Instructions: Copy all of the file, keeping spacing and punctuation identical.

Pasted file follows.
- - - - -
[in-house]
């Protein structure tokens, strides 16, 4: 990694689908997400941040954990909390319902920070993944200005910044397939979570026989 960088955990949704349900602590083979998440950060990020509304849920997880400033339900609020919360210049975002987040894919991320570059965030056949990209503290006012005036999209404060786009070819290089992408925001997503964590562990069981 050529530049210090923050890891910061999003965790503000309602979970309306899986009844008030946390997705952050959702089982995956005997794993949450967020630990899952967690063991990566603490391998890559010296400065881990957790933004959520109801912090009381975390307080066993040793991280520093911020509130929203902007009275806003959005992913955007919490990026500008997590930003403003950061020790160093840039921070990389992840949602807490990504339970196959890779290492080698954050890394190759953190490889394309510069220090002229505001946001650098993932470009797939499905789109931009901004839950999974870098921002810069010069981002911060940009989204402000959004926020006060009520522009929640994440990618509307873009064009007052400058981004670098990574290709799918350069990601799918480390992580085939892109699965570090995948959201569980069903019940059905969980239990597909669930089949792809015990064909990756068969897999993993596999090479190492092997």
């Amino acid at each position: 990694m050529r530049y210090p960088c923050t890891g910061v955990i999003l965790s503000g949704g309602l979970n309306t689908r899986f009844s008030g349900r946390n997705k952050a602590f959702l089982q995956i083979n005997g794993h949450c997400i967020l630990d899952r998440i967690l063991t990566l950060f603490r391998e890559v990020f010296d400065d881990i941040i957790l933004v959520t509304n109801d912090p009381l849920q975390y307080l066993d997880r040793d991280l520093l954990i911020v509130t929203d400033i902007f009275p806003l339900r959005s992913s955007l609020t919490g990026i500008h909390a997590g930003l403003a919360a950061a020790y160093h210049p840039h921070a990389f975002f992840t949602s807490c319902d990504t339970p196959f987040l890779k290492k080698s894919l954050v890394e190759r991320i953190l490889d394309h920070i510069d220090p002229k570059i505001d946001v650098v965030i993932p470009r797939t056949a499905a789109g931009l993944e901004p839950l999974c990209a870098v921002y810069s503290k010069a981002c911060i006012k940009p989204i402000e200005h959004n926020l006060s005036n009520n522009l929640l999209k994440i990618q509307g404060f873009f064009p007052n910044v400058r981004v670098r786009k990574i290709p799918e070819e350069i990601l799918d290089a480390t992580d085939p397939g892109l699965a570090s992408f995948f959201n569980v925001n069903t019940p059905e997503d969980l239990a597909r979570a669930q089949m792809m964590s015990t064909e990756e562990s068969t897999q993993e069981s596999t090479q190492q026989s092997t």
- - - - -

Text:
[in-house]
């Protein structure tokens, strides 16, 4: 990694689908997400941040954990909390319902920070993944200005910044397939979570026989 960088955990949704349900602590083979998440950060990020509304849920997880400033339900609020919360210049975002987040894919991320570059965030056949990209503290006012005036999209404060786009070819290089992408925001997503964590562990069981 050529530049210090923050890891910061999003965790503000309602979970309306899986009844008030946390997705952050959702089982995956005997794993949450967020630990899952967690063991990566603490391998890559010296400065881990957790933004959520109801912090009381975390307080066993040793991280520093911020509130929203902007009275806003959005992913955007919490990026500008997590930003403003950061020790160093840039921070990389992840949602807490990504339970196959890779290492080698954050890394190759953190490889394309510069220090002229505001946001650098993932470009797939499905789109931009901004839950999974870098921002810069010069981002911060940009989204402000959004926020006060009520522009929640994440990618509307873009064009007052400058981004670098990574290709799918350069990601799918480390992580085939892109699965570090995948959201569980069903019940059905969980239990597909669930089949792809015990064909990756068969897999993993596999090479190492092997």
């Amino acid at each position: 990694m050529r530049y210090p960088c923050t890891g910061v955990i999003l965790s503000g949704g309602l979970n309306t689908r899986f009844s008030g349900r946390n997705k952050a602590f959702l089982q995956i083979n005997g794993h949450c997400i967020l630990d899952r998440i967690l063991t990566l950060f603490r391998e890559v990020f010296d400065d881990i941040i957790l933004v959520t509304n109801d912090p009381l849920q975390y307080l066993d997880r040793d991280l520093l954990i911020v509130t929203d400033i902007f009275p806003l339900r959005s992913s955007l609020t919490g990026i500008h909390a997590g930003l403003a919360a950061a020790y160093h210049p840039h921070a990389f975002f992840t949602s807490c319902d990504t339970p196959f987040l890779k290492k080698s894919l954050v890394e190759r991320i953190l490889d394309h920070i510069d220090p002229k570059i505001d946001v650098v965030i993932p470009r797939t056949a499905a789109g931009l993944e901004p839950l999974c990209a870098v921002y810069s503290k010069a981002c911060i006012k940009p989204i402000e200005h959004n926020l006060s005036n009520n522009l929640l999209k994440i990618q509307g404060f873009f064009p007052n910044v400058r981004v670098r786009k990574i290709p799918e070819e350069i990601l799918d290089a480390t992580d085939p397939g892109l699965a570090s992408f995948f959201n569980v925001n069903t019940p059905e997503d969980l239990a597909r979570a669930q089949m792809m964590s015990t064909e990756e562990s068969t897999q993993e069981s596999t090479q190492q026989s092997t």